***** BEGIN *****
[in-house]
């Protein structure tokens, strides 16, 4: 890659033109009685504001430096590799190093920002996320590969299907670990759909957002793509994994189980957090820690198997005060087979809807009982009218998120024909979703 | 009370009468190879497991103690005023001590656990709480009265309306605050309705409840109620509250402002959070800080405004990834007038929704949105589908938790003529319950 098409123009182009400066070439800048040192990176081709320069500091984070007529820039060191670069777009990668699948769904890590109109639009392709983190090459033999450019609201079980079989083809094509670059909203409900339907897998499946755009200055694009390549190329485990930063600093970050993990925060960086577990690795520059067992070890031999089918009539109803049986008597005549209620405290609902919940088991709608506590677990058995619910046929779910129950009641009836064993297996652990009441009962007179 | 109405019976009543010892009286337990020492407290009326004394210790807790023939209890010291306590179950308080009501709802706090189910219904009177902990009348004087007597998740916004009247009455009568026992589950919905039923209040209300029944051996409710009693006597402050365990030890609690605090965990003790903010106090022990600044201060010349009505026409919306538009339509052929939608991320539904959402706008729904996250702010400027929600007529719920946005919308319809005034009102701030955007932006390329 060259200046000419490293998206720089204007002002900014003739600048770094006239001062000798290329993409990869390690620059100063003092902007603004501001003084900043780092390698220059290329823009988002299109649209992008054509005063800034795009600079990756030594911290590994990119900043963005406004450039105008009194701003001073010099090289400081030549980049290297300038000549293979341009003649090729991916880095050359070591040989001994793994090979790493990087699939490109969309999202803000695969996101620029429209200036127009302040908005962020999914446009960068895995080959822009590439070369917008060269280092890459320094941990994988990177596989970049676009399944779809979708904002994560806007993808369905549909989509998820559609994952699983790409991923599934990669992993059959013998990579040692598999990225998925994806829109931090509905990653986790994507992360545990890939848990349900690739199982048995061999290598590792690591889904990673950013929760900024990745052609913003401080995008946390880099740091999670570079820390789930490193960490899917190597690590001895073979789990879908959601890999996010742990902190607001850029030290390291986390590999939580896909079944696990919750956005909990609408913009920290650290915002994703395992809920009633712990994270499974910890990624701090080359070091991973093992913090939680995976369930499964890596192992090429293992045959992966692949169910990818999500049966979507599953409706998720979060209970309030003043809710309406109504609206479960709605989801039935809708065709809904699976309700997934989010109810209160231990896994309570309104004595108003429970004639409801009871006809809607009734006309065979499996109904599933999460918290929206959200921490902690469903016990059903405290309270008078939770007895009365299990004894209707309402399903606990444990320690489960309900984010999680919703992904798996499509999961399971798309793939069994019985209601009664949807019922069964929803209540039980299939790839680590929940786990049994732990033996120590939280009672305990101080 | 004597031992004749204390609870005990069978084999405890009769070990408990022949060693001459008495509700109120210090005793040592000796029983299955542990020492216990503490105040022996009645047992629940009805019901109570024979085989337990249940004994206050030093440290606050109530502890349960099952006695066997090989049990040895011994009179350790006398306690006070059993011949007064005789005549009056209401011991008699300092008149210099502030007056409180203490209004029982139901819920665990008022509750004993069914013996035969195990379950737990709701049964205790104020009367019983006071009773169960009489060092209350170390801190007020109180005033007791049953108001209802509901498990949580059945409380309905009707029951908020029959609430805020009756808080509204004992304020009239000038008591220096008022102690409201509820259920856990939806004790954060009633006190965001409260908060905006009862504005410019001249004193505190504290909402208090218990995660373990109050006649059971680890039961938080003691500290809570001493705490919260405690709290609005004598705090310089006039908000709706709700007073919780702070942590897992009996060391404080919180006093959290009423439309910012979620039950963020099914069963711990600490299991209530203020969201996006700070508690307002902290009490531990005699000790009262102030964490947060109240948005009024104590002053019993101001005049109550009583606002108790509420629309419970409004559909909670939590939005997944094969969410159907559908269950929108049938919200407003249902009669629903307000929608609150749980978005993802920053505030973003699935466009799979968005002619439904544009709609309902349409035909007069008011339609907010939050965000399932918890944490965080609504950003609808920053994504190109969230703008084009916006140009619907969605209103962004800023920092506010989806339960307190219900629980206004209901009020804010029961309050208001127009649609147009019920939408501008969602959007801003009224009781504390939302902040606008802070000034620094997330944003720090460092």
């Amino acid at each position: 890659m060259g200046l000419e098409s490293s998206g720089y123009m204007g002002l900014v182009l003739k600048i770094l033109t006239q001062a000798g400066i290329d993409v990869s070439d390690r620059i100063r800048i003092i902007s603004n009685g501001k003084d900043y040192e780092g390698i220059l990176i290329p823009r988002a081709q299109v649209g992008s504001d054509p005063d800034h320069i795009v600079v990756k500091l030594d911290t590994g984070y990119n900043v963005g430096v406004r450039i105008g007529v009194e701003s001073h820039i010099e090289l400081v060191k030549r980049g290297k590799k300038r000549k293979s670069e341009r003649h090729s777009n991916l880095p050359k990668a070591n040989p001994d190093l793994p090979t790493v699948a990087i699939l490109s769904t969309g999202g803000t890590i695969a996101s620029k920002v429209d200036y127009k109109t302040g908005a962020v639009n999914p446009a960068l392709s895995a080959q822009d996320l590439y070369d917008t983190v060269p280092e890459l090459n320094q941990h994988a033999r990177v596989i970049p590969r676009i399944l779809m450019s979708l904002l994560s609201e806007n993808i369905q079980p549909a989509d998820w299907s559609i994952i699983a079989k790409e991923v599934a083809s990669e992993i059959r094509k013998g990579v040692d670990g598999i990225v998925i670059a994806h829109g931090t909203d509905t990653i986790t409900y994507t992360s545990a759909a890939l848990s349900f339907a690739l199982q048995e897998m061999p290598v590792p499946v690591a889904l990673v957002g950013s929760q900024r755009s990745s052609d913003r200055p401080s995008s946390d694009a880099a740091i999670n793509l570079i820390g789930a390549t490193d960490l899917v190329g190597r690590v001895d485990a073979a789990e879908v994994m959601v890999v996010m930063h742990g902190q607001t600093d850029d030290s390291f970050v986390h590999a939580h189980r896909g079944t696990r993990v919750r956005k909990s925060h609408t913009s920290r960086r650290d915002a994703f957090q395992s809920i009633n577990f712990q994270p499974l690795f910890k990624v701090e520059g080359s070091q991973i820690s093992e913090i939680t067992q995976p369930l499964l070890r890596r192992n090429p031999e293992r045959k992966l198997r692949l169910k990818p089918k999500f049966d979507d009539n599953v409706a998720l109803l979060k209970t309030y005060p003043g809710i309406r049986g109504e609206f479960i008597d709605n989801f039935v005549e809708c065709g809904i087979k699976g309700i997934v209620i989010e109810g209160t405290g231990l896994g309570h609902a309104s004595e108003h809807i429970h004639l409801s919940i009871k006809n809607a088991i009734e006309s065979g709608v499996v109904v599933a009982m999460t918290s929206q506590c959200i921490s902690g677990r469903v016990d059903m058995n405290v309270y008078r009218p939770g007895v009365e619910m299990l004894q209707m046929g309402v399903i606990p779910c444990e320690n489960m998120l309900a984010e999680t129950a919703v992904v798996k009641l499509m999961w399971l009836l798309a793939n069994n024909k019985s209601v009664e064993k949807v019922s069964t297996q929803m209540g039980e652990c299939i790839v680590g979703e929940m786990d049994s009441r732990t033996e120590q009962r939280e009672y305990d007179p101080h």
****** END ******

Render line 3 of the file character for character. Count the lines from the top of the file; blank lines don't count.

């Amino acid at each position: 890659m060259g200046l000419e098409s490293s998206g720089y123009m204007g002002l900014v182009l003739k600048i770094l033109t006239q001062a000798g400066i290329d993409v990869s070439d390690r620059i100063r800048i003092i902007s603004n009685g501001k003084d900043y040192e780092g390698i220059l990176i290329p823009r988002a081709q299109v649209g992008s504001d054509p005063d800034h320069i795009v600079v990756k500091l030594d911290t590994g984070y990119n900043v963005g430096v406004r450039i105008g007529v009194e701003s001073h820039i010099e090289l400081v060191k030549r980049g290297k590799k300038r000549k293979s670069e341009r003649h090729s777009n991916l880095p050359k990668a070591n040989p001994d190093l793994p090979t790493v699948a990087i699939l490109s769904t969309g999202g803000t890590i695969a996101s620029k920002v429209d200036y127009k109109t302040g908005a962020v639009n999914p446009a960068l392709s895995a080959q822009d996320l590439y070369d917008t983190v060269p280092e890459l090459n320094q941990h994988a033999r990177v596989i970049p590969r676009i399944l779809m450019s979708l904002l994560s609201e806007n993808i369905q079980p549909a989509d998820w299907s559609i994952i699983a079989k790409e991923v599934a083809s990669e992993i059959r094509k013998g990579v040692d670990g598999i990225v998925i670059a994806h829109g931090t909203d509905t990653i986790t409900y994507t992360s545990a759909a890939l848990s349900f339907a690739l199982q048995e897998m061999p290598v590792p499946v690591a889904l990673v957002g950013s929760q900024r755009s990745s052609d913003r200055p401080s995008s946390d694009a880099a740091i999670n793509l570079i820390g789930a390549t490193d960490l899917v190329g190597r690590v001895d485990a073979a789990e879908v994994m959601v890999v996010m930063h742990g902190q607001t600093d850029d030290s390291f970050v986390h590999a939580h189980r896909g079944t696990r993990v919750r956005k909990s925060h609408t913009s920290r960086r650290d915002a994703f957090q395992s809920i009633n577990f712990q994270p499974l690795f910890k990624v701090e520059g080359s070091q991973i820690s093992e913090i939680t067992q995976p369930l499964l070890r890596r192992n090429p031999e293992r045959k992966l198997r692949l169910k990818p089918k999500f049966d979507d009539n599953v409706a998720l109803l979060k209970t309030y005060p003043g809710i309406r049986g109504e609206f479960i008597d709605n989801f039935v005549e809708c065709g809904i087979k699976g309700i997934v209620i989010e109810g209160t405290g231990l896994g309570h609902a309104s004595e108003h809807i429970h004639l409801s919940i009871k006809n809607a088991i009734e006309s065979g709608v499996v109904v599933a009982m999460t918290s929206q506590c959200i921490s902690g677990r469903v016990d059903m058995n405290v309270y008078r009218p939770g007895v009365e619910m299990l004894q209707m046929g309402v399903i606990p779910c444990e320690n489960m998120l309900a984010e999680t129950a919703v992904v798996k009641l499509m999961w399971l009836l798309a793939n069994n024909k019985s209601v009664e064993k949807v019922s069964t297996q929803m209540g039980e652990c299939i790839v680590g979703e929940m786990d049994s009441r732990t033996e120590q009962r939280e009672y305990d007179p101080h």